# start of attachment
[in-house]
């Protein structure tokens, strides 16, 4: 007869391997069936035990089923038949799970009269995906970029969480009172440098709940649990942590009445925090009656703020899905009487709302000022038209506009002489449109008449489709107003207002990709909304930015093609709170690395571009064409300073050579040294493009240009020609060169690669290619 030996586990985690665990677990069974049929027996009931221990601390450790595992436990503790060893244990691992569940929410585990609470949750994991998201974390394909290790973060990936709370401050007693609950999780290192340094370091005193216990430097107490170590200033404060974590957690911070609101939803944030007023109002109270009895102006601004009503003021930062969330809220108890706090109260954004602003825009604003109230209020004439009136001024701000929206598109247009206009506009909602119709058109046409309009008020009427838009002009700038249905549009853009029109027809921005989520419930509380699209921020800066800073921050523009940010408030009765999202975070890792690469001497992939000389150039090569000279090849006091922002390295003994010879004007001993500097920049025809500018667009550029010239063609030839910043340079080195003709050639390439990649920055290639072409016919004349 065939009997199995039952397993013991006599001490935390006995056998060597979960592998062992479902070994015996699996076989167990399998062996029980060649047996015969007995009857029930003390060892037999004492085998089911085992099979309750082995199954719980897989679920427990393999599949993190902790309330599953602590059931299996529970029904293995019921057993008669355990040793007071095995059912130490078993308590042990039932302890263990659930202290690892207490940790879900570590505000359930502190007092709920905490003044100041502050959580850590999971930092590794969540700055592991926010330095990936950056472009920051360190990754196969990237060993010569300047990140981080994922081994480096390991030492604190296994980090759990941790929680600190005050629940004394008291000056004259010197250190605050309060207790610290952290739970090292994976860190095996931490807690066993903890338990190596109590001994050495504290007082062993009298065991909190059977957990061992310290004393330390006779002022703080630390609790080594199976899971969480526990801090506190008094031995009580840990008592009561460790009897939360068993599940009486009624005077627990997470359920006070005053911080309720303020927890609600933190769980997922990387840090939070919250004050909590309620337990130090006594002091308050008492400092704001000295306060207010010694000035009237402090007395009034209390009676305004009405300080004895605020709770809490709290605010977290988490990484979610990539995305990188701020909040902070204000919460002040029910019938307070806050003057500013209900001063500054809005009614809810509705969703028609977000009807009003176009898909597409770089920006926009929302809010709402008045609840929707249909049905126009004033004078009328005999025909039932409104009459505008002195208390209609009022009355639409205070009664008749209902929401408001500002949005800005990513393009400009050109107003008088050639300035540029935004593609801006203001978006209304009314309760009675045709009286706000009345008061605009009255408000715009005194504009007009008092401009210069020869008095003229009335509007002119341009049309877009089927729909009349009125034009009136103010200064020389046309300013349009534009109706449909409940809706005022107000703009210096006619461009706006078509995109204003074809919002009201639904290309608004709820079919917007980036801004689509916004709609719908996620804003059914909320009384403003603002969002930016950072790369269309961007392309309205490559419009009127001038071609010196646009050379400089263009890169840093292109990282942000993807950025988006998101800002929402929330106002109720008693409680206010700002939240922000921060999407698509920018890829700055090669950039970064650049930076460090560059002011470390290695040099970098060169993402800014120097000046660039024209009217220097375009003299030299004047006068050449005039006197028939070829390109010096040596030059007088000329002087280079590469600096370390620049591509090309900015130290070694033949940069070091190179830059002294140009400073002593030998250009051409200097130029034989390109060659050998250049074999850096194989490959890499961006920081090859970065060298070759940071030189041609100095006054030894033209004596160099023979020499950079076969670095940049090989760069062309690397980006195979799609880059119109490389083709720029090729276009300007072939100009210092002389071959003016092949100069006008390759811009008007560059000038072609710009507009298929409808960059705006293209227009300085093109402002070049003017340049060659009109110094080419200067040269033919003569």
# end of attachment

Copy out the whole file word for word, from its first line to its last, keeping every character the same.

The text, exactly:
[in-house]
């Protein structure tokens, strides 16, 4: 007869391997069936035990089923038949799970009269995906970029969480009172440098709940649990942590009445925090009656703020899905009487709302000022038209506009002489449109008449489709107003207002990709909304930015093609709170690395571009064409300073050579040294493009240009020609060169690669290619 030996586990985690665990677990069974049929027996009931221990601390450790595992436990503790060893244990691992569940929410585990609470949750994991998201974390394909290790973060990936709370401050007693609950999780290192340094370091005193216990430097107490170590200033404060974590957690911070609101939803944030007023109002109270009895102006601004009503003021930062969330809220108890706090109260954004602003825009604003109230209020004439009136001024701000929206598109247009206009506009909602119709058109046409309009008020009427838009002009700038249905549009853009029109027809921005989520419930509380699209921020800066800073921050523009940010408030009765999202975070890792690469001497992939000389150039090569000279090849006091922002390295003994010879004007001993500097920049025809500018667009550029010239063609030839910043340079080195003709050639390439990649920055290639072409016919004349 065939009997199995039952397993013991006599001490935390006995056998060597979960592998062992479902070994015996699996076989167990399998062996029980060649047996015969007995009857029930003390060892037999004492085998089911085992099979309750082995199954719980897989679920427990393999599949993190902790309330599953602590059931299996529970029904293995019921057993008669355990040793007071095995059912130490078993308590042990039932302890263990659930202290690892207490940790879900570590505000359930502190007092709920905490003044100041502050959580850590999971930092590794969540700055592991926010330095990936950056472009920051360190990754196969990237060993010569300047990140981080994922081994480096390991030492604190296994980090759990941790929680600190005050629940004394008291000056004259010197250190605050309060207790610290952290739970090292994976860190095996931490807690066993903890338990190596109590001994050495504290007082062993009298065991909190059977957990061992310290004393330390006779002022703080630390609790080594199976899971969480526990801090506190008094031995009580840990008592009561460790009897939360068993599940009486009624005077627990997470359920006070005053911080309720303020927890609600933190769980997922990387840090939070919250004050909590309620337990130090006594002091308050008492400092704001000295306060207010010694000035009237402090007395009034209390009676305004009405300080004895605020709770809490709290605010977290988490990484979610990539995305990188701020909040902070204000919460002040029910019938307070806050003057500013209900001063500054809005009614809810509705969703028609977000009807009003176009898909597409770089920006926009929302809010709402008045609840929707249909049905126009004033004078009328005999025909039932409104009459505008002195208390209609009022009355639409205070009664008749209902929401408001500002949005800005990513393009400009050109107003008088050639300035540029935004593609801006203001978006209304009314309760009675045709009286706000009345008061605009009255408000715009005194504009007009008092401009210069020869008095003229009335509007002119341009049309877009089927729909009349009125034009009136103010200064020389046309300013349009534009109706449909409940809706005022107000703009210096006619461009706006078509995109204003074809919002009201639904290309608004709820079919917007980036801004689509916004709609719908996620804003059914909320009384403003603002969002930016950072790369269309961007392309309205490559419009009127001038071609010196646009050379400089263009890169840093292109990282942000993807950025988006998101800002929402929330106002109720008693409680206010700002939240922000921060999407698509920018890829700055090669950039970064650049930076460090560059002011470390290695040099970098060169993402800014120097000046660039024209009217220097375009003299030299004047006068050449005039006197028939070829390109010096040596030059007088000329002087280079590469600096370390620049591509090309900015130290070694033949940069070091190179830059002294140009400073002593030998250009051409200097130029034989390109060659050998250049074999850096194989490959890499961006920081090859970065060298070759940071030189041609100095006054030894033209004596160099023979020499950079076969670095940049090989760069062309690397980006195979799609880059119109490389083709720029090729276009300007072939100009210092002389071959003016092949100069006008390759811009008007560059000038072609710009507009298929409808960059705006293209227009300085093109402002070049003017340049060659009109110094080419200067040269033919003569």